Get to Know Her
No matter how you find a candidate, you should always interview her, says Dr. Clarke-Pearson. Do it a few weeks before you actually want her to work to give yourself time to check her references and to meet with other people. Write down your questions and encourage the sitter to bring her own, suggests Samantha Wilson, author of The Babysitter's Handbook. Make sure you get this info:
- What's her experience? Has she ever cared for children the same age as yours?
- How many kids is she comfortable watching at one time?
- What would she do if your baby came down with a sudden fever?
- What health issues or allergies does she have that you should know about?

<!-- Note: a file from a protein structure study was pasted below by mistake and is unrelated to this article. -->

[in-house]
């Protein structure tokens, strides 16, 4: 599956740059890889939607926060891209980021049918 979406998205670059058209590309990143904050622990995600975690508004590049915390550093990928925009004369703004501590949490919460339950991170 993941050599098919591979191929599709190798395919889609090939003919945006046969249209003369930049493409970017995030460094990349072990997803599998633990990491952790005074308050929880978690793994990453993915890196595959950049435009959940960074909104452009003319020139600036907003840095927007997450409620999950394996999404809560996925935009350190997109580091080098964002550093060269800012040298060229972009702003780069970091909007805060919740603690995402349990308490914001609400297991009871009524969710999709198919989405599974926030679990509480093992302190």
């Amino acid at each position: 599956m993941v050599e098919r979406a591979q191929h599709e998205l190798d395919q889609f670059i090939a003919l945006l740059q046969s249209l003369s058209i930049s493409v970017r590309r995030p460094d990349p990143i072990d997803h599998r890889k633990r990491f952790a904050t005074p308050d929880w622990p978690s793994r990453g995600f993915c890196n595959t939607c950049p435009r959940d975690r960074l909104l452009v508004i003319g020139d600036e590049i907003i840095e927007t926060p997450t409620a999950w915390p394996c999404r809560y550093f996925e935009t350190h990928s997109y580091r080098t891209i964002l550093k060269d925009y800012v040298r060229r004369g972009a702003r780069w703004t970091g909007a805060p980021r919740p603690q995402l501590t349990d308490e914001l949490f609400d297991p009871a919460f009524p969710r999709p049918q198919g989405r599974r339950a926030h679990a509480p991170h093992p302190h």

- How is she planning to get to and from your home? Does she drive?
Ask her for a list of three people whom you can call to check her credentials (these could be teachers or other families who've hired her). You should also take this time to give her a rundown of your rules: Is she allowed to use your computer? Talk on the phone? Take your baby for a walk?
When it's time to talk money, make sure you know your area's going rate. In big cities like New York, Boston, and Dallas, sitters get at least 10 dollars per hour, while the price in smaller towns is more like five to eight. If you have more than two kids, plan to add a dollar or two to the standard rate.